"History does not long entrust the care of freedom to the weak or timid." D. Eisenhower
CV880 From United States of America, joined Mar 2007, 1046 posts, RR: 2 Reply 19, posted (14 years 2 months 3 weeks 6 days 20 hours ago) and read 1079 times:
The 767 and 757 have effectively the same cockpit. In fact, those types were the first, or one of the first, 'families' to have a common cockpit/type rating. I remember talking to a DL 767 captain. After 767 training his license stated that he was rated on the 757 even though had never seen one!
BryanG From United States of America, joined May 1999, 427 posts, RR: 0 Reply 20, posted (14 years 2 months 3 weeks 6 days 9 hours ago) and read 1063 times:
The cockpits of the 757-200 and 767-200/300 are identical. Different size but the same instrument layout. Also, I read in a Delta release a whille back that it only takes a few days to convert a 767/757 pilot to a 777 rating - much less time than to train a pilot "from scratch" on the 777. Although the dual rating isn't automatic, if you've ever been in a 767/757 cockpit you'd be right at home in the 777. The main panel is a bit different, but the locations of all the other switches and dials is more alike than dissimilar.
However, some dual ratings are automatic even between planes that have completely dissimilar cockpits. The 737-200 is a lot different than the 737-3/4/500, which is completely different than the 737NG series, but all those are under the same rating.
CV990 From , joined Dec 1969, posts, RR: Reply 21, posted (14 years 2 months 3 weeks 6 days 8 hours ago) and read 1067 times:
Hi! From my point of view the A340 is not a plane for US market, the range and the features fit more for a long haul airliner and for services long distance, that's something that's not possible in USA, but the A330 and specially the 200 model is going to be really sucessfull in USA, its a brand new design and can compete hard with the 757/767 family, I'm sure some big american airlines are looking to see how the A330 relies there and see how Northwest and TWA go, and I'm sure if they succeed more A330 will go to USA!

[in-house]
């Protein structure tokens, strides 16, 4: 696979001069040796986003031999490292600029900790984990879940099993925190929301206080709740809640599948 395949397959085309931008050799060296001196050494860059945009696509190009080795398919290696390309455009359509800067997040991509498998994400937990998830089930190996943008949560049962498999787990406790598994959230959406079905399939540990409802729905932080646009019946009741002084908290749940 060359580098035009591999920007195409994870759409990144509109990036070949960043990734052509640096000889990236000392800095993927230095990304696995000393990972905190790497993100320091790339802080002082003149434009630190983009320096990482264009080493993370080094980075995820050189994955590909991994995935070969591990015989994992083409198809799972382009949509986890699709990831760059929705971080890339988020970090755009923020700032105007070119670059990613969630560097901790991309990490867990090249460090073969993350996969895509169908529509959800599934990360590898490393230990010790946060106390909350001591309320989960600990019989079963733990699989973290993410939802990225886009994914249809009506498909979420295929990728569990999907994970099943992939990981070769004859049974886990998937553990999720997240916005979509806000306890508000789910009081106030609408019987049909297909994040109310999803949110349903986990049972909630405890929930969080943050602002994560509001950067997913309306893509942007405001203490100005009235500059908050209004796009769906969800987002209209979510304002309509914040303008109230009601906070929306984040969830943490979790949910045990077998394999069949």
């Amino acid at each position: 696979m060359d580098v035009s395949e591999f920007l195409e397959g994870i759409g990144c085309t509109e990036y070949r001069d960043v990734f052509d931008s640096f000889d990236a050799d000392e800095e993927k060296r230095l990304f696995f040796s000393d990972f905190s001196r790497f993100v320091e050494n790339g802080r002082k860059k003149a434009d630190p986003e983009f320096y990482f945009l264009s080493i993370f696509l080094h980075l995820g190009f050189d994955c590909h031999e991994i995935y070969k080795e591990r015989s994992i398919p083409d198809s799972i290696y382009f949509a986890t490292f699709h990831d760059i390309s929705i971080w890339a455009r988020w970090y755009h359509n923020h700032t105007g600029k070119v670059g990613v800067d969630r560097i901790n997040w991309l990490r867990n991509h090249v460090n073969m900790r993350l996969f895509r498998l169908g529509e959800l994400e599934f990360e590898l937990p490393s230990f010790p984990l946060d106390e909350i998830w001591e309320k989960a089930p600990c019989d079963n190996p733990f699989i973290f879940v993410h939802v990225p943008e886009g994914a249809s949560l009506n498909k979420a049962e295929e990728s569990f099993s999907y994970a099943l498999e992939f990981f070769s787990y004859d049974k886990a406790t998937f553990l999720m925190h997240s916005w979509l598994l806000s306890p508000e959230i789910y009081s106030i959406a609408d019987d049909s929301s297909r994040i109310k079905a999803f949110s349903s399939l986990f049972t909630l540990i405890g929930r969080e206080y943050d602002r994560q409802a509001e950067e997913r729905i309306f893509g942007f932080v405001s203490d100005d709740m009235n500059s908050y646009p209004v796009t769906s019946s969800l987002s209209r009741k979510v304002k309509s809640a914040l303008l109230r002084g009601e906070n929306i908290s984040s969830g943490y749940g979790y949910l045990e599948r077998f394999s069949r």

TP343 From Brazil, joined May 1999, 312 posts, RR: 4 Reply 22, posted (14 years 2 months 3 weeks 6 days 4 hours ago) and read 1066 times:
Unless Boeing makes an extensive face-lift on the B767-200 and -300 planes, the A330-100 and -200 are going to be the only modern 190-230 passengers/ 7000-12000 km range planes avaliable.
So, don't "forget about" A330-100 and -200 in UAL colours. As I said before, if by one side they would not offer commonality with the B747 and B777 fleets, on the other side they would offer it with their - big enough - A319 and A320 fleets. And more: The B767-200 operated by UAL were the first to be delivered by Boeing, which means that they are 15-20 years old; actually, they are the oldest in the market. They need "replacement" and not "complement".
Also, UAL have routes where a B767-300 is too big. In Latin America there are many examples. Why would it be replaced for a even bigger plane (the B767-400)? Remember that modernization doesn't mean increase of seats/ range. It's just watch to the example you told us about BA: they want to modernize the fleet by cutting by the half the seat offert (from B757-200 to B717-200)
So, don't exclude so easily the possibility of see A330-100/-200 in UAL colours.
CV880 and BrianG, thanks for the 757/767 commom cockpit information! Just one question: what about the B757-300? Does it feature the same cockpit of a 752 or a 764/772?